Two Solutions to Air Conditioning Problems
In a previous article I discussed the two common air conditioning problems of no cool air and fluctuating room temperatures. I know some of you were probably frustrated because those were not one of the air conditioning problems you’re having. So, I want to continue a look at some other air conditioning problems. Let’s start with the problem of your air conditioner does not automatically turn on when its thermostats tells it to start cooling. First, look at the thermostat. It should be set to the cool setting and the temperature should be below the room temperature. Sometimes making those adjustments works. However, if it doesn’t, here are a couple things to try:
· Go to your main electrical panel to see if there’s a blown fuse or tripped breaker. If that’s the problem replace the fuse or reset the breaker.
· Look at the furnace power switch. It should be on.
· Check condenser’s power switch (outside). It should be on.
If either switch is turned off, that may be the problem. If not, your goal is now to find the source of the problem. Start by turning off the unit’s power.
· Check the thermostat
· Use a screwdriver to remove its cover
· Find the Y terminal. Unscrew the wire from it.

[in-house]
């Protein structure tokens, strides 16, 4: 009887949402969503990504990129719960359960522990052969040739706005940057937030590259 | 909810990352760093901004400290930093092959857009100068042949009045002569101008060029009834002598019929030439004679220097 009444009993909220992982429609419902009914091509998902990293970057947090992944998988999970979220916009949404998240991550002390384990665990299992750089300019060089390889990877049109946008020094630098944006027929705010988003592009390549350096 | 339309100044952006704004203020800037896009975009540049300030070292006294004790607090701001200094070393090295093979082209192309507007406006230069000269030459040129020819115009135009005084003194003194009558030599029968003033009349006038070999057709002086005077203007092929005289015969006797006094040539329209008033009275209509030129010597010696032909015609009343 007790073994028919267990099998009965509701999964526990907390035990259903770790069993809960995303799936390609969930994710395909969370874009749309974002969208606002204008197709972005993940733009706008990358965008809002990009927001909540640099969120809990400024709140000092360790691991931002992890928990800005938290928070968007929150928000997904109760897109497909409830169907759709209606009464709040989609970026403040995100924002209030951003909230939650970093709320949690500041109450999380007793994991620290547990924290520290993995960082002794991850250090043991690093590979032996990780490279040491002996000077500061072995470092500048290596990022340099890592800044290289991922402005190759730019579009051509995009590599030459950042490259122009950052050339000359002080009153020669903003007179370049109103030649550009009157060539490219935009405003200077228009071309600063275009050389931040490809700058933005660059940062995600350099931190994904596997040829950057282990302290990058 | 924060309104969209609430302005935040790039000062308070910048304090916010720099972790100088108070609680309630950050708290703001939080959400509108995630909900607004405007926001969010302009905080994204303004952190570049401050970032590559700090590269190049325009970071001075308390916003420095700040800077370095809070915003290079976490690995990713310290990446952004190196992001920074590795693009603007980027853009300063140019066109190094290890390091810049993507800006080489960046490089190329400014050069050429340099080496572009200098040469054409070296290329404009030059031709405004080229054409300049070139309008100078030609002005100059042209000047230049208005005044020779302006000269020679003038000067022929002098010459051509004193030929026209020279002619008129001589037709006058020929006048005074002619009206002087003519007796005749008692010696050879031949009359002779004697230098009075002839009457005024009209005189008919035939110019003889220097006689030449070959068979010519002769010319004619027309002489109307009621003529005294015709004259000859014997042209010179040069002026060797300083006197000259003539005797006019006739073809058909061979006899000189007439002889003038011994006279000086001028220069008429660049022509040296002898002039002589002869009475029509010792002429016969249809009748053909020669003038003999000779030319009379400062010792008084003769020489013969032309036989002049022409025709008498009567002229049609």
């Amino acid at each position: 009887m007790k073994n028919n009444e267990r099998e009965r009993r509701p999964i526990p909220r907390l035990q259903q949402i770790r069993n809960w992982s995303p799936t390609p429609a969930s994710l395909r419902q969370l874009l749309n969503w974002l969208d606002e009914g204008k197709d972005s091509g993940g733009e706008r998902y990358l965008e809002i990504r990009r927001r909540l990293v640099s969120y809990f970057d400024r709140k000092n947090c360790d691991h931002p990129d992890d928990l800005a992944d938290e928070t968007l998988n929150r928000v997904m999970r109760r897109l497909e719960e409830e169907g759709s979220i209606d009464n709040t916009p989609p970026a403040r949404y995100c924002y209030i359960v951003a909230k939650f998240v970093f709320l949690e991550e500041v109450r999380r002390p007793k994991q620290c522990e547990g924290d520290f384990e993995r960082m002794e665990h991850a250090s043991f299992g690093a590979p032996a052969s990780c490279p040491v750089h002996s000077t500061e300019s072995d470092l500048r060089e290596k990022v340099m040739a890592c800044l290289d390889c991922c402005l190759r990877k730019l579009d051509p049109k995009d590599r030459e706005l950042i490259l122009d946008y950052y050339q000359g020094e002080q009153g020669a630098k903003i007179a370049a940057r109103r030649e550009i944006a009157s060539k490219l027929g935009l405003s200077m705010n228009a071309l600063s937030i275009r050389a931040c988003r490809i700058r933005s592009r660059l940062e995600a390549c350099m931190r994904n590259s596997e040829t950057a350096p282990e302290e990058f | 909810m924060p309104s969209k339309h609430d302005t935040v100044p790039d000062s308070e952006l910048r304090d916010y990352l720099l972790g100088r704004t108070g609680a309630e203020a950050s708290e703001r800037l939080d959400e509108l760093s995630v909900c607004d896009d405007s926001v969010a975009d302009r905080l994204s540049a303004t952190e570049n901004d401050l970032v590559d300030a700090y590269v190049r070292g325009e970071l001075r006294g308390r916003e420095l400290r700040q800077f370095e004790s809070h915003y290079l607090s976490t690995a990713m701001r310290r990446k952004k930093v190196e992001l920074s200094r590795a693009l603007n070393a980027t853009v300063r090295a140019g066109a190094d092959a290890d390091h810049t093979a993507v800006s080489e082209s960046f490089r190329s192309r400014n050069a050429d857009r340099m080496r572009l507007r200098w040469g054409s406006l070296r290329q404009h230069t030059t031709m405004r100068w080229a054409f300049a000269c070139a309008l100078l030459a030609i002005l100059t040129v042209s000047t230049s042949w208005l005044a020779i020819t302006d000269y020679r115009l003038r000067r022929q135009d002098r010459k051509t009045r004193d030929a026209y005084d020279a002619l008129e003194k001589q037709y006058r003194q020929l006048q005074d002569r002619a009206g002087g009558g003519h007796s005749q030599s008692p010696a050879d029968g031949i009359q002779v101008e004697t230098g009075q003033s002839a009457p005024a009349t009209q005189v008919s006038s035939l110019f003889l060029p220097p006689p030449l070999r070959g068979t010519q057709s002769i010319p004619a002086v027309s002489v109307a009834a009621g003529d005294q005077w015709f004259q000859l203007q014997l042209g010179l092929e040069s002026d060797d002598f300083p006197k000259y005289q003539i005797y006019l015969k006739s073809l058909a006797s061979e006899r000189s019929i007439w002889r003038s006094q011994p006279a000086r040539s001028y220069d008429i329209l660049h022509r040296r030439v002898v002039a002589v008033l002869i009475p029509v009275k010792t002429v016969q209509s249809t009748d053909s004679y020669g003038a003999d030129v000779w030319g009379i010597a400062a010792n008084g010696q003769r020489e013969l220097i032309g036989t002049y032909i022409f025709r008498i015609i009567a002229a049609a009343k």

· Turn the power on
· Carefully, hold the insulation side of the wire. Let the bare portion of the wire’s end touch the R terminal. Hold the wire there for about three minutes.
If the compressor doesn’t come on after the three minutes, turn the unit off and schedule a call. I’ll have to fix the unit. If the compressor comes on, there’s a problem with the thermostat. It could be faulty. Let me know if this is the problem because you’ll have to replace it.
When Your Air Conditioner Sounds Louder than The Lubbock Music Festival OK, I’m exaggerating just a little bit with that subtitle. However, noise is one of the common air conditioning problems. Repairing this type problem depends on the noise the unit makes. For example, if you have an older air conditioning unit, you may notice squealing sounds because it has a belt-drive air handler. Newer units have a direct-driver motor. So when it makes noise you hear a grinding noise.
If you have a belt-drive air handler, the belt is probably worn or not aligned correctly. You should follow your owner’s manual’s instruction on how to replace a worn or improperly aligned belt. However, the following are some basic tips to realign the belt:
· Remove the unit’s access panel
· Loosen about two bolts keeping the motor at the proper tension
· Adjust the belt
If the belt is worn complete the above, then:
· Remove the belt
· Replace with a new belt (many Lubbock home improvement stores the belts in stock)
When you reinstall the belt, be careful. You don’t want to over-tighten the belt. If you do this it can wear out the unit’s motor bearings.
If you have a direct-driver blower making grinding noise, turn off the unit then call me. Unfortunately, it may be too late for the motor’s bearings. I probably have to replace them.
Most air conditioning problems are common. Whether your air conditioning unit makes unusual noises or doesn’t automatically turn on as it is supposed to. If you try these solutions to the air conditioning problems, don’t worry. Call me. Let me know the ways you’ve tried to fix the air conditioning problem. I’ll take a look at it and tell you exactly the problem and the solution.